Hashdex joins the Crypto ETF fray as Nasdaq files for mixed Ether ETF

Hashdex joins the Crypto ETF fray as Nasdaq files for mixed Ether ETF

Nasdaq has made a significant move by submitting an application to the Securities and Exchange Commission (SEC) for the approval of an Ethereum Exchange-Traded Fund (ETF), developed by Hashdex, an established asset management company. This ETF sets itself apart by incorporating a combination of spot ether holdings and futures contracts within its portfolio, marking an innovative approach to cryptocurrency investment within the regulatory framework.

Named the Hashdex Nasdaq Ethereum ETF, this investment vehicle represents the first filing under the ’33 Act for Ethereum futures and spot holdings. Notably, it is overseen and supervised by Toroso Investments, a registered commodity pool operator with the Commodity Futures Trading Commission (CFTC) and a member of the National Futures Association.

The recent surge in cryptocurrency ETF applications has brought attention to whether proposed funds aim to include futures contracts or spot assets. While the SEC has granted approval for the former, the latter remains unapproved. Fund managers are exploring a middle-ground strategy, navigating this evolving regulatory landscape.

The primary objective of the Hashdex fund is to ensure that its shares closely track the daily fluctuations in the Nasdaq Ether Reference Price. To achieve this, the fund plans to allocate its assets to investments in ether, ether futures contracts traded on the CME, as well as cash and cash equivalents. Nasdaq explained in the 19b-4 form that instead of holding 100% spot Ether, which could be vulnerable to price manipulation in the spot market, the fund will maintain a mix of Spot Ether, Ether Futures Contracts, and cash.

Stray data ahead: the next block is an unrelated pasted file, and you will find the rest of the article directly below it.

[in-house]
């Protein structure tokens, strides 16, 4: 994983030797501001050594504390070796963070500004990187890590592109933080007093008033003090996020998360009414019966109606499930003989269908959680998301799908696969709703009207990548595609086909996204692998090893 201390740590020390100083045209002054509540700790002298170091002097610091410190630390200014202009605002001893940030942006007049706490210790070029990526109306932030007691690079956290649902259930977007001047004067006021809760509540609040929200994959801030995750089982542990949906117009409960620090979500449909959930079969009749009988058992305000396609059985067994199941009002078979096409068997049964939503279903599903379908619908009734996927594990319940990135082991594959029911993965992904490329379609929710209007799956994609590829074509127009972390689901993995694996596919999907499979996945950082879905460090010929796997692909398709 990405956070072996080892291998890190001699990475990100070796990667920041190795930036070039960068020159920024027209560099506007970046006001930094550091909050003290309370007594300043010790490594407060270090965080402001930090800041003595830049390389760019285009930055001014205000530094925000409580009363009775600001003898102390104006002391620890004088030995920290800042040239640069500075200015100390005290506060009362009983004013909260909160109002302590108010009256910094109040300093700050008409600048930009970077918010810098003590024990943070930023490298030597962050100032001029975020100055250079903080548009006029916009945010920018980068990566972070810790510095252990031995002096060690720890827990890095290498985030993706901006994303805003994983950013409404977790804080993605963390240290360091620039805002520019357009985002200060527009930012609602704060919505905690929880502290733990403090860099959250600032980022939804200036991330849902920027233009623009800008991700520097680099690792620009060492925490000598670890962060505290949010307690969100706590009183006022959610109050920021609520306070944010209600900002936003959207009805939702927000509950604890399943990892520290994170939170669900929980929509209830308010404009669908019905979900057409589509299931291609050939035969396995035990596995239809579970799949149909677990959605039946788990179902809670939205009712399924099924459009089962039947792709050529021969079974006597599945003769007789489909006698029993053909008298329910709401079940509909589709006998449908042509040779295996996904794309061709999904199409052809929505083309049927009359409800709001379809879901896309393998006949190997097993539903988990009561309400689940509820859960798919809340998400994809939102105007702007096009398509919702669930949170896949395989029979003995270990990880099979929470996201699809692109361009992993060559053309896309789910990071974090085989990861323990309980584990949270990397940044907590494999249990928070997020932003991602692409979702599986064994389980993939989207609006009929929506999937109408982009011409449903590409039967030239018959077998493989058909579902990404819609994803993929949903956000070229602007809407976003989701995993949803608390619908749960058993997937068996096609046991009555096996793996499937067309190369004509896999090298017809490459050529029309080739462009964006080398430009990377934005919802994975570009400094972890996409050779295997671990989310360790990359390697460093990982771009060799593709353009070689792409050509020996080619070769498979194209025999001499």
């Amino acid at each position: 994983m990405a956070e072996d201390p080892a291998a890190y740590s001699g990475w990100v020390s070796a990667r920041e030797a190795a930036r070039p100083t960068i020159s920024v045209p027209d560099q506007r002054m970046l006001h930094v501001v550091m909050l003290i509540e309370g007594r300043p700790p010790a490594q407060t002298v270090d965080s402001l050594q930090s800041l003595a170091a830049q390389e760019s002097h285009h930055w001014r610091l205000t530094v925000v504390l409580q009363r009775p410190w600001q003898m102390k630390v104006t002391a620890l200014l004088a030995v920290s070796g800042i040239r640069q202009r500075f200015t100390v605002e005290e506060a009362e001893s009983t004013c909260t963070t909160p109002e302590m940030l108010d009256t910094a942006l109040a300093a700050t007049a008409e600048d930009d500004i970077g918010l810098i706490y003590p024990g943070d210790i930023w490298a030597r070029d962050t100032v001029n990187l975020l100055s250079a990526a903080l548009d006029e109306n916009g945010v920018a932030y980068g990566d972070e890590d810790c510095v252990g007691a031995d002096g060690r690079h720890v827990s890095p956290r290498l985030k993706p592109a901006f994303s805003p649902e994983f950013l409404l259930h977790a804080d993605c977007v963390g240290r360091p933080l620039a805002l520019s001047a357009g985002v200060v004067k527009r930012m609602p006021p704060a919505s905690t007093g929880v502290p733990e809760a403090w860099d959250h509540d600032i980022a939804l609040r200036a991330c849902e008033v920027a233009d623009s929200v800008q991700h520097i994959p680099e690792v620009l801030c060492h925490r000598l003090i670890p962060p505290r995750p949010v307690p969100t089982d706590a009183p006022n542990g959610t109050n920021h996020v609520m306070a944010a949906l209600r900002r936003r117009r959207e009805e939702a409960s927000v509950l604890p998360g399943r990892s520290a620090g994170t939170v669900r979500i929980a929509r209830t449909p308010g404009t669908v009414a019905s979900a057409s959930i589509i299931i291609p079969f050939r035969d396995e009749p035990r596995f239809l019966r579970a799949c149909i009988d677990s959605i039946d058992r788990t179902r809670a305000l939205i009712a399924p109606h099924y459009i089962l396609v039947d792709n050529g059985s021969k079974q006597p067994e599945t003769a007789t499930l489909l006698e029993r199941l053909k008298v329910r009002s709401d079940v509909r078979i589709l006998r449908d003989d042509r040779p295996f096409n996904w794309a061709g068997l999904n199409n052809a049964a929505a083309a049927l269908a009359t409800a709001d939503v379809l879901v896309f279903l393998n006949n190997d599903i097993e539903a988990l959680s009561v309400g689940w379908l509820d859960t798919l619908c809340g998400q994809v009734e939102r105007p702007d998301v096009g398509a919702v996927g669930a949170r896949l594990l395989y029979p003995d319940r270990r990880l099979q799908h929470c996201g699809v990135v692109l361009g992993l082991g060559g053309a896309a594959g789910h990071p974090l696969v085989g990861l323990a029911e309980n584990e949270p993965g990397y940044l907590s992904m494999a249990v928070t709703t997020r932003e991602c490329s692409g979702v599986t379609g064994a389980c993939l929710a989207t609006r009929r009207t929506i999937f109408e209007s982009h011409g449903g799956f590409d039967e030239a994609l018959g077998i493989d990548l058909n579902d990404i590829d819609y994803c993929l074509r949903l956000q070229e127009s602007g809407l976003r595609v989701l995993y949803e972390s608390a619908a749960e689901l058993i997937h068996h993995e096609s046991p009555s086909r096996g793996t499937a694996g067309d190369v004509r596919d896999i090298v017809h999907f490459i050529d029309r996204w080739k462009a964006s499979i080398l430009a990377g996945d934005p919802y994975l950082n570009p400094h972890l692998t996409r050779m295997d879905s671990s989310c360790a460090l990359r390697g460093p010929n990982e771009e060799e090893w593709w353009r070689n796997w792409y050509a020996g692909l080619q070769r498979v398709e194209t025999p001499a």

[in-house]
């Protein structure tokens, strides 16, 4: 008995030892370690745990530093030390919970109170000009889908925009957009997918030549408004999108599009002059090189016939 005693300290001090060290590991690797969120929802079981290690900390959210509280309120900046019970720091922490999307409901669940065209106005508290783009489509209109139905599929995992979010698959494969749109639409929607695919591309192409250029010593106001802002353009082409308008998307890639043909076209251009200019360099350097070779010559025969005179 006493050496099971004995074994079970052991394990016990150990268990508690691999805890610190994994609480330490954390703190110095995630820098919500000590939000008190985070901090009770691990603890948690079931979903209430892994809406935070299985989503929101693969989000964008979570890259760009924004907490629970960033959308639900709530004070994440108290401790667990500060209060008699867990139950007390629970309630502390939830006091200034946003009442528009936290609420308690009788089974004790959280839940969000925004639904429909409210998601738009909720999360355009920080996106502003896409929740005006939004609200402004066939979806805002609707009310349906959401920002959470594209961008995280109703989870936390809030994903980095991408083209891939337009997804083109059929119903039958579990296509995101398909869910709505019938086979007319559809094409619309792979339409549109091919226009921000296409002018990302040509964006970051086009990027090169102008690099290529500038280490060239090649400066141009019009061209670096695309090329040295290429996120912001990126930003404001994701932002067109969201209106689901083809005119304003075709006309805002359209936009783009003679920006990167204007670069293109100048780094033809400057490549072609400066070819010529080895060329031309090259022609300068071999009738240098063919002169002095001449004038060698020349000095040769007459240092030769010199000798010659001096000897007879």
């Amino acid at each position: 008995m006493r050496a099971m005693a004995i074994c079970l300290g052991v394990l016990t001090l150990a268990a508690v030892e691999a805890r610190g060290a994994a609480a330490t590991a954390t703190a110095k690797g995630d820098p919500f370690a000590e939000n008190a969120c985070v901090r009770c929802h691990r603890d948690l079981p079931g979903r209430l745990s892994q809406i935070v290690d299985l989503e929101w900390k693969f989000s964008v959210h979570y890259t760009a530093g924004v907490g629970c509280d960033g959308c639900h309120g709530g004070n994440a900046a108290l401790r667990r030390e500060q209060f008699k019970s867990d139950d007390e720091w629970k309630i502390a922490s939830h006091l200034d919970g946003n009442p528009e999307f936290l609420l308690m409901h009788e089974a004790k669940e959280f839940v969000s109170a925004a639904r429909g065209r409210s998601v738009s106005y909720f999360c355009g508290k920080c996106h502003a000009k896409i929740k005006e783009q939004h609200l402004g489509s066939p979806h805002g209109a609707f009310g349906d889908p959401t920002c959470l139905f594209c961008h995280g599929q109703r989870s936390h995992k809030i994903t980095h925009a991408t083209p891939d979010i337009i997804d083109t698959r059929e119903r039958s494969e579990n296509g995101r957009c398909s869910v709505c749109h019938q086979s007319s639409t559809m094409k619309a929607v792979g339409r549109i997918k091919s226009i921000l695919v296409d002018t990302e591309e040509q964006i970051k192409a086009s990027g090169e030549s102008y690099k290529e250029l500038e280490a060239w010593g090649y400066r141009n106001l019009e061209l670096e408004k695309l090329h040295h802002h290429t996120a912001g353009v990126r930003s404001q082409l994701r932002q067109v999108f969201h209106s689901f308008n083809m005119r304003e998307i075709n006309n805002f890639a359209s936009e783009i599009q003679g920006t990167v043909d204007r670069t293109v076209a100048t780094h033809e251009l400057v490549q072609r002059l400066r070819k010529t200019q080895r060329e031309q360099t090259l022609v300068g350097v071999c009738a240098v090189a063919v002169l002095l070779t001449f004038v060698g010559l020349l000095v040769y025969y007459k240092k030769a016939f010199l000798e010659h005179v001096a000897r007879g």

The fund’s strategy aims to reduce its dependence on the spot market and address concerns regarding potential manipulation in unregulated Ether spot exchanges by incorporating Ether Futures Contracts and cash in its holdings. Hashdex has also ventured into the competition for a spot Bitcoin exchange-traded fund in the United States, with a unique approach that does not rely on the Coinbase surveillance sharing agreement. Instead, it opts to acquire spot Bitcoin from physical exchanges within the CME market.

In the preceding week, both Ark Invest and 21Shares submitted applications to the SEC for a spot ether ETF, a type of ETF also being pursued by VanEck. The SEC has yet to make determinations on the applications it has received for spot cryptocurrency funds, creating a dynamic environment in the world of cryptocurrency investment.

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